Protecting Ourselves to Death: Canada, Copyright, and the Internet

October 7, 2004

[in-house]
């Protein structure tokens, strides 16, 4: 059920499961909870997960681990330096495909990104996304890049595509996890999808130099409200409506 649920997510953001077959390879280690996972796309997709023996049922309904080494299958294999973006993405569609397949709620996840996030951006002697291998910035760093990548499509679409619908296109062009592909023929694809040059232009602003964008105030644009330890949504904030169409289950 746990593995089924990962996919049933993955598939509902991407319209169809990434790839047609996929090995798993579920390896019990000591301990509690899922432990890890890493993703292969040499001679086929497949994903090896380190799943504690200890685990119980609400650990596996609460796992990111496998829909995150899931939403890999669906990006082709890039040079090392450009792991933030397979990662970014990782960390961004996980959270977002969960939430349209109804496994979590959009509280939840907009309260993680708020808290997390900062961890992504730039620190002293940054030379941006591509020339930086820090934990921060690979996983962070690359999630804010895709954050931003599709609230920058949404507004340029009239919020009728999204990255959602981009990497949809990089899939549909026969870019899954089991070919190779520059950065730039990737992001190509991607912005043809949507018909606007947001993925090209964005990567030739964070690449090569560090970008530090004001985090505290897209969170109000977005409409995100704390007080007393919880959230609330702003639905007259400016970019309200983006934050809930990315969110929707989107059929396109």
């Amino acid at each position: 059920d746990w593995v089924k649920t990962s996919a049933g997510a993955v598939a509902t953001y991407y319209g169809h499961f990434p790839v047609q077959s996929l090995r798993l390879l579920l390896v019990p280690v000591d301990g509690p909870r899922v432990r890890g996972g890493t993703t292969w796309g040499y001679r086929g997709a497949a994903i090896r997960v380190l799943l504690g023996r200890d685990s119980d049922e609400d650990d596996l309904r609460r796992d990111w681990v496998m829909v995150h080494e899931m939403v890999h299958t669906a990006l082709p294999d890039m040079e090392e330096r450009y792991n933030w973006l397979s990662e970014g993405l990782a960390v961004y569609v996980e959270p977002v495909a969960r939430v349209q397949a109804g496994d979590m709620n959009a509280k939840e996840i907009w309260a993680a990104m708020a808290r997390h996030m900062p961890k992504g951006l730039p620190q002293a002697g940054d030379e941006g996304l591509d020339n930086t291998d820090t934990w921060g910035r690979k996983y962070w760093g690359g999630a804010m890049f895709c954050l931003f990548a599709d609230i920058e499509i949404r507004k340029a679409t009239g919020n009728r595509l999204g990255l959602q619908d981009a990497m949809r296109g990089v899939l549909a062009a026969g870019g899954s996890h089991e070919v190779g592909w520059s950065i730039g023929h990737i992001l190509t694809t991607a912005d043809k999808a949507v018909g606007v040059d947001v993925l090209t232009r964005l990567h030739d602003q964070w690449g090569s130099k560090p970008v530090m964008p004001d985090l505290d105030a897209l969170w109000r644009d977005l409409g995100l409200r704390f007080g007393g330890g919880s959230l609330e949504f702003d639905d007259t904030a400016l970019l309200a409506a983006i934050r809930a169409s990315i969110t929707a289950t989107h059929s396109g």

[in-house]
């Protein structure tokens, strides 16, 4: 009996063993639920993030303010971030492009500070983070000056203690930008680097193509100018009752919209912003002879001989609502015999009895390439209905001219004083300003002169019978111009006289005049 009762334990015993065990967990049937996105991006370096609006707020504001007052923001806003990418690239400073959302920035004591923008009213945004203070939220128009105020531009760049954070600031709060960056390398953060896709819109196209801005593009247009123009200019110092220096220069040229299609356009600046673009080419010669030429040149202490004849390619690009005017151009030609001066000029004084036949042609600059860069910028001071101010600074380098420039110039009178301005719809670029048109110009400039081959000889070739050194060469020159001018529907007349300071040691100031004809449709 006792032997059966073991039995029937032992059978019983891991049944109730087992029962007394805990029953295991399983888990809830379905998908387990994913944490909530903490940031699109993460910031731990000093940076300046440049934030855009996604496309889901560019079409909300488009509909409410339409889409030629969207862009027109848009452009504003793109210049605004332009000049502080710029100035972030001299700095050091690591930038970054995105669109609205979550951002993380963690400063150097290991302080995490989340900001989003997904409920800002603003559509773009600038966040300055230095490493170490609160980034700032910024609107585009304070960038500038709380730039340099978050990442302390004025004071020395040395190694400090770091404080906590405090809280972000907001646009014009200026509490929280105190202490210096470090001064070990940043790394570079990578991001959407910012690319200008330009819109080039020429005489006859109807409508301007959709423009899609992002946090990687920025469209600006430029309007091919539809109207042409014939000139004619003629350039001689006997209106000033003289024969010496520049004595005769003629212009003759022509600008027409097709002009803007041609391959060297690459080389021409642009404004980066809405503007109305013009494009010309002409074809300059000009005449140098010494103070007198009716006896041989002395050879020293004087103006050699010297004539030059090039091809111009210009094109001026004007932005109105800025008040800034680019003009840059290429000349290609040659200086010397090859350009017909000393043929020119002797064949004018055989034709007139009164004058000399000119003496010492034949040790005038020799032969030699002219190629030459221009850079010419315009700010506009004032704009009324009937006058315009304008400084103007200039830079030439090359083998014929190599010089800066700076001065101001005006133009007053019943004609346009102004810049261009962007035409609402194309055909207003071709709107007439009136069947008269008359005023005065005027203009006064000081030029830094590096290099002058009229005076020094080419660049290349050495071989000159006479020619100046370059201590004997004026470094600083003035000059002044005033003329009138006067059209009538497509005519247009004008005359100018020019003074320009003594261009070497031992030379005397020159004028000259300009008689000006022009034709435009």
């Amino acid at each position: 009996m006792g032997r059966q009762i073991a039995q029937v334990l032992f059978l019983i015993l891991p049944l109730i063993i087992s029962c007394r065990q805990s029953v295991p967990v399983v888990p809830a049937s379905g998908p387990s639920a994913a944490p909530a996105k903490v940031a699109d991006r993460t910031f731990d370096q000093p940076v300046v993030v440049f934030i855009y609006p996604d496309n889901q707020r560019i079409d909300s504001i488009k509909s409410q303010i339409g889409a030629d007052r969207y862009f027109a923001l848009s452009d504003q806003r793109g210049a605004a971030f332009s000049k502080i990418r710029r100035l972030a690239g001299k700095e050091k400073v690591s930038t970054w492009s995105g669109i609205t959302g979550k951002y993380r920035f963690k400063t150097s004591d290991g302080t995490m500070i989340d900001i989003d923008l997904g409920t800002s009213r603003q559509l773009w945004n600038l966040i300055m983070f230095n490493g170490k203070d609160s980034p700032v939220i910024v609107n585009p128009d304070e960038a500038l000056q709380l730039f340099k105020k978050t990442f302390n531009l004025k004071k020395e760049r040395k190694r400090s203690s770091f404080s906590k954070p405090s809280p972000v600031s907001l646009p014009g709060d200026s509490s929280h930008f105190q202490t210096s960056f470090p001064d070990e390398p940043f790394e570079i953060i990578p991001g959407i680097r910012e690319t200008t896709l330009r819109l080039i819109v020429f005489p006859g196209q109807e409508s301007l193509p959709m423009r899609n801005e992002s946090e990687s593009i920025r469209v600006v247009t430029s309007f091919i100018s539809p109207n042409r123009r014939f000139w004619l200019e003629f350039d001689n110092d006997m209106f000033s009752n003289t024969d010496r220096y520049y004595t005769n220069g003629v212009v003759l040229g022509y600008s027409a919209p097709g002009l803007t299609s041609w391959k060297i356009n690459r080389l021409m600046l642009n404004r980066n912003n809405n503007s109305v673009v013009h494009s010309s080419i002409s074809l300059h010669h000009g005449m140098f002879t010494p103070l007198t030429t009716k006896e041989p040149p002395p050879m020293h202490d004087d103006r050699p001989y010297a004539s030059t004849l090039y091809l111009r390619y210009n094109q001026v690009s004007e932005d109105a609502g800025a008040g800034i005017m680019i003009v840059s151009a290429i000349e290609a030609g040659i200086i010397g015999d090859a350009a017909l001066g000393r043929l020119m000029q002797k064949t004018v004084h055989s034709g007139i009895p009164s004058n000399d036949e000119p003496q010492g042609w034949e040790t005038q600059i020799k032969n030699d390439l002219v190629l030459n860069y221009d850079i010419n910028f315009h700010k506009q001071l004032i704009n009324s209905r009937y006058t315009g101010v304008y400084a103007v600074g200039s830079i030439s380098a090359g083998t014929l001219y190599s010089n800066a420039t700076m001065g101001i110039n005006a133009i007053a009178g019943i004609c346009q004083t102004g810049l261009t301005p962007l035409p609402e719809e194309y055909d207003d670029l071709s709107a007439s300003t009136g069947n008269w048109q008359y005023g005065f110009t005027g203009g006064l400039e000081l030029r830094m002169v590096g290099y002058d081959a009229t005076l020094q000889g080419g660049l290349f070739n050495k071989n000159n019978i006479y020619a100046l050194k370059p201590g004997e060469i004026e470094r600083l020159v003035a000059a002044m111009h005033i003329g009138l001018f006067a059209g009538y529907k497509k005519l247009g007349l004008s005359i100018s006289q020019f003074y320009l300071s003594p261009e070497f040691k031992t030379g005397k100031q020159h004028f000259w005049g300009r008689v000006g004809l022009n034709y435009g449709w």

These “common sense” ideas, fostered by rights–holder lobbies, emerge out of a peculiar Canadian history of cultural nationalism(s), but they may not promote the interests of Canadians. Ironically, while professing fear for their cultural sovereignty, and following the paths of their own internal political, bureaucratic, and rhetorical culture, Canadians appear to be constructing a copyright policy in complete harmony with the needs of American and international capital. I explore a proposal to license educational Internet use, endorsed by parliamentary committee, as one example of the relationship between protection rhetoric and policy development. By casting the Internet as more of a threat than an opportunity, copyright policy developers in Canada are gravely misunderstanding and threatening Canadians’ use of this medium. The participation of Canadians in national and global interaction is crucial to the Canadian public interest, and must not be forgotten in the rush to protection. Beyond its analysis of this specific proposal, this paper calls for a copyright policy in line with the Canadian tradition of balancing private and public interests.

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